For those of you that have larger motors on the back of yours, What sizes are you using and what do they weight?

    Thanks for all of the help and inspiration.
    We typically run the old 9.9 or 15hp 2-strokes mounted on a lift. Probably pushes the boat around 12-14 mph fully loaded (I mean fully, not just up to/near the technical capacity). The motors weigh about 75 lbs. With the lifts and extension handles, we can run either sitting or standing depending on the need.

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    Default canoe

    the frist question do you need a lift ? down in your part ofthe states the rivers are slow an clear, right now my canowe is snowed in about 2/3 weeks can get it out,
    if you are only running down south, try a transom extenation build up the transon about 5 to 7 inches with some good wood an bolt it on [caveration plate even with the bottom of canoe] an get a tiller extenation [long one] an try it out it works great, I did that for about 2 years in up state Maine when I was there, drop me a PM if I can help,

    SID

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    Member SoggyMountain's Avatar
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    If you're having motor problems you can send it to Juneau and I'll test it out for you. Those little things are expensive. My scanoe only cost $50.00.
    "...just because we didn't agree with you doesn't mean we didn't have good discussion. It just means you missed it." -JMG-

  10. #10
    Member tboehm's Avatar
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    I really like what you did sid. Do you have and pictures of the bolting on the inside. How long are the strips and can you tell me what the specs on the channel. Where would you look to find that kind of thing? What sealant/adhesive did you use?

    Mariner - I think that I like the idea of adding the UHMW.

    I'm going to have to figure out the transom situation and post some pictures. The short shaft looks to be the perfect length.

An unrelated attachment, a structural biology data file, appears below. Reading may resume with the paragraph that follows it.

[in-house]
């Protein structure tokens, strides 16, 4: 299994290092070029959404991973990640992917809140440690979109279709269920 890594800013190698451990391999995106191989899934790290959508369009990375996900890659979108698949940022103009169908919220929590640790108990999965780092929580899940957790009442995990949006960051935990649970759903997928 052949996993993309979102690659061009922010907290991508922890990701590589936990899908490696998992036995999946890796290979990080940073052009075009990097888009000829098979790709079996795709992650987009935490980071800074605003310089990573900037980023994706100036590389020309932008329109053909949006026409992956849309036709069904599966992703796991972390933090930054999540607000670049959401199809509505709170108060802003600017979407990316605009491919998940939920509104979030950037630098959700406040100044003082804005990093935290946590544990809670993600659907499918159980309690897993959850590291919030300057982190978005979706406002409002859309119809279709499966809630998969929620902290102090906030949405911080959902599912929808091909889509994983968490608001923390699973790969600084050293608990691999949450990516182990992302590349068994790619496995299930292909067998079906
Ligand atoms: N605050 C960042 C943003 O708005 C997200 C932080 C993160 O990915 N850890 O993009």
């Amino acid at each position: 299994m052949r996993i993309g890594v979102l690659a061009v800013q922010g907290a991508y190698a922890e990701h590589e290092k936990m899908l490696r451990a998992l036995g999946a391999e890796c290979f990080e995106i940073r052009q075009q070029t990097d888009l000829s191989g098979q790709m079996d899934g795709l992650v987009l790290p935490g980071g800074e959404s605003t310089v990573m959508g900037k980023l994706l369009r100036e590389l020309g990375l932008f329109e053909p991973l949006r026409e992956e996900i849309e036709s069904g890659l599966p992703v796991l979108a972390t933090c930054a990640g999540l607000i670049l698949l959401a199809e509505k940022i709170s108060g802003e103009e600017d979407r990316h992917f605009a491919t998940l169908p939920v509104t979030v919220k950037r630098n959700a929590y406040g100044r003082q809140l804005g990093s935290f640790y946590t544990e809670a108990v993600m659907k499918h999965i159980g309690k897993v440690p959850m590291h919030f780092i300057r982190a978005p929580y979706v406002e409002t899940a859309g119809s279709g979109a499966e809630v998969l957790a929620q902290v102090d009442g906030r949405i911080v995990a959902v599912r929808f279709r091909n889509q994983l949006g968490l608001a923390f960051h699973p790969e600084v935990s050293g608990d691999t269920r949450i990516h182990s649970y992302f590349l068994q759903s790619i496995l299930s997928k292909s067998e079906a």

The rivers are slow but anything but clear. Plenty of rivers and lakes north that are rocky and I want to get it ready for alaska

    How about the serial number on this is 181
    Semper Fi and God Bless

  11. #11
    Member mainer_in_ak's Avatar
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    your canoe was made in 1981. I'd look in the phone book for a metal fabrication shop or steel shop. Up here, whenever I need some metal to build something, I go to Alaska Steel. Whenever I need UHMW cut to my specs......I go to Signature Plastics. I'd assume you might have shops down there too.

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    Member 6XLeech's Avatar
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    tboehm,
    I don't know about canoes, but recall some comments about them being tippy.
    There were comments about the stern here: http://forums.outdoorsdirectory.com/...eighter-Canoes
    Maybe others here know or know better. Good luck.

  13. #13
    Member tboehm's Avatar
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    They maybe a little LEECH but we took it out thursday for the first time and it ran great. No LEAKS! I will say that I do want something bigger than the 2.5 hp. It scooted along nicely though. The wind was blowing hard and the fishing didn't work out but the maiden voyage was a success.


    Semper Fi and God Bless

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    Default great pictures tboehm

    Thanks, that looks like a fine canoe.

    Quote Originally Posted by 6XLeech View Post
    tboehm,
    I don't know about canoes, but recall some comments about them being tippy.
    Note how wide tboehm's canoe is (see the tapemeasure). His is looking pretty stable in the pics.